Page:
Founding X-Man Bobby Drake may have recently ventured outside the closet, introducing even more diversity to a title devoted to acceptance and tolerance. But Jillian Tamaki (That One Summer) has been running her own progressive school for exceptional adolescents in SuperMutant Magic Academy, a poignant, hilarious and bold webcomic collected in print this week by Drawn & Quarterly. These raw panels may show kids with fantastical and physics-defying abilities, but Tamaki knows that magical mutant kids—even cat hybrids and boys that reincarnate throughout the cosmos—are still kids. They yearn, strive, hurt and meander into listless futures. Under this light, SuperMutant Magic Academy is far more real than its title would ever suppose. The students also (sometimes) perform hysterical live art installations that involve toilets in the middle of the hall and profane acts at zoos (we love you, Frances). Sean Edgar
Writers: Peter Milligan & Various
Artist: Hope Larson & Various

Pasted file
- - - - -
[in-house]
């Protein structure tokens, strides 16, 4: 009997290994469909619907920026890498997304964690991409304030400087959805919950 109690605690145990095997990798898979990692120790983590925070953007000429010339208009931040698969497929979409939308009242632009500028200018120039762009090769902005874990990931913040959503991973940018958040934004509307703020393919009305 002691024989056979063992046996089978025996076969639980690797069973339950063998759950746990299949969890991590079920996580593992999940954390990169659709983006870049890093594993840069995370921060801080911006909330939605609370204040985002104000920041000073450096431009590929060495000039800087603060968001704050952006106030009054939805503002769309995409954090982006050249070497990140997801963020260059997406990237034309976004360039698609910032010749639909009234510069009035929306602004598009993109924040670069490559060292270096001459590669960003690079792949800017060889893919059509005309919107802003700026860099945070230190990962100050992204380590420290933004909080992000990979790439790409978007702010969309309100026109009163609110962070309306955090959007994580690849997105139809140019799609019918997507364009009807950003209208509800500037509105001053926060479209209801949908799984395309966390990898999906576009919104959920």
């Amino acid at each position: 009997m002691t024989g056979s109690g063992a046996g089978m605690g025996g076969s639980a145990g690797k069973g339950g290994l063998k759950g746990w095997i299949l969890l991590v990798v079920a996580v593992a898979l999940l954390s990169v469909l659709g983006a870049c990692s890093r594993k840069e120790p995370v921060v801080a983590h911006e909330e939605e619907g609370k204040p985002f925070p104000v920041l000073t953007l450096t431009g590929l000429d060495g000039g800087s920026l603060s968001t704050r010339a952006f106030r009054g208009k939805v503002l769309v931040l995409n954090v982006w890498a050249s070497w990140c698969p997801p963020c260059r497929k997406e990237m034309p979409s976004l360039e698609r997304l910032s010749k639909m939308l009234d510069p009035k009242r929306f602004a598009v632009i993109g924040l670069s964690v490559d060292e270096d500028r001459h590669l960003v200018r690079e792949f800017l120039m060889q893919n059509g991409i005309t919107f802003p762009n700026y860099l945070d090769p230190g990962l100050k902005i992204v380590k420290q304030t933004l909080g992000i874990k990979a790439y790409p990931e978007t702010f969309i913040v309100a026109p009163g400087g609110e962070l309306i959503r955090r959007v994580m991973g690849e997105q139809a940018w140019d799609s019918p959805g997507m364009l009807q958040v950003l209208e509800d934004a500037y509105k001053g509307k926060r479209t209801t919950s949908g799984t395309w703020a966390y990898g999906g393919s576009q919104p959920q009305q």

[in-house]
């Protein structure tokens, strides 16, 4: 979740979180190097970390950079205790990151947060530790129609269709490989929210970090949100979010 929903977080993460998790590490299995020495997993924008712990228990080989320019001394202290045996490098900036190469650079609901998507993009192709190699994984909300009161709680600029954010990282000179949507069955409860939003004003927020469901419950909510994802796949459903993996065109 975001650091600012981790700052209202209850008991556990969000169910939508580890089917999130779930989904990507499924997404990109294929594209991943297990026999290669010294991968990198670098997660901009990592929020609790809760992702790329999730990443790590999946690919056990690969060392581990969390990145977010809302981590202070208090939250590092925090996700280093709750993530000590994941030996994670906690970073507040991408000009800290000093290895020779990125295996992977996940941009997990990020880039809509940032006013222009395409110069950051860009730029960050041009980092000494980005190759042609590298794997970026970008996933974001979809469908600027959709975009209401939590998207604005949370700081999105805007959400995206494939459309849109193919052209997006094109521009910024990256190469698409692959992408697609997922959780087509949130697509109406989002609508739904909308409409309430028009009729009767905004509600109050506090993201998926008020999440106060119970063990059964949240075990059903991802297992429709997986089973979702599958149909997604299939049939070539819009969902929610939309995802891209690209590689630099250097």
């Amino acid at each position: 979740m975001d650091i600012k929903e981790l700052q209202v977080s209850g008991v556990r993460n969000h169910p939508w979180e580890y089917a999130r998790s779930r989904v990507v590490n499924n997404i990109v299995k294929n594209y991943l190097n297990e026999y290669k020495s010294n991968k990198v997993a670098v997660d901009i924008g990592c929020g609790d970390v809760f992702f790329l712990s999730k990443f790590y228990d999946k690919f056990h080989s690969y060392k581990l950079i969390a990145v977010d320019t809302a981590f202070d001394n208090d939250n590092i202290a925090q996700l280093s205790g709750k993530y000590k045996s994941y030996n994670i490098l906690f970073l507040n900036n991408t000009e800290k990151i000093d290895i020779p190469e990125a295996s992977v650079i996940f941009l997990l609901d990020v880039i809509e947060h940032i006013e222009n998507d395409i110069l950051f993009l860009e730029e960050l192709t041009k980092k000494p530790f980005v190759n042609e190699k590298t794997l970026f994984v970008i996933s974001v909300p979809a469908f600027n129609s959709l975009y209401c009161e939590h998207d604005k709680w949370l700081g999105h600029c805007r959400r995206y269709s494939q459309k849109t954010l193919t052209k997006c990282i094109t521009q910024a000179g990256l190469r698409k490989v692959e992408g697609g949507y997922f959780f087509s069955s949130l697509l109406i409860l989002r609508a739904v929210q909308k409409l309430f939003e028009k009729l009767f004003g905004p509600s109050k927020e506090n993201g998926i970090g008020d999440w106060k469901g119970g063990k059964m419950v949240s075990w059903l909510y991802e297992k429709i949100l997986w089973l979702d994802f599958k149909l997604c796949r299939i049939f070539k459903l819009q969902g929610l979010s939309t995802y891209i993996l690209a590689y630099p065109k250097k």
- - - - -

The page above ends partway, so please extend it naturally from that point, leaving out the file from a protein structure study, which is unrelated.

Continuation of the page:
One of the coolest things Vertigo has done in the last few years is bring back high-quality anthology comics on a semi-regular schedule, often by reviving old DC copyrights (Strange Sports Stories) on their way to expiration. Last year, Vertigo struck away from nostalgic nomenclature and older properties to debut an originally themed quarterly, CMYK, that highlighted one of the four basic printing colors in each issue. It looks like the experiment paid off well enough for Vertigo to bring the format back for a second year, this time revolving through four popular sound effects: POP! SLAM! KRAK! BANG! As with previous anthologies, Vertigo Quarterly: SFX has a mix of established voices and new creators, which makes it a treat both for completionists and readers looking to discover the next big thing. Steve Foxe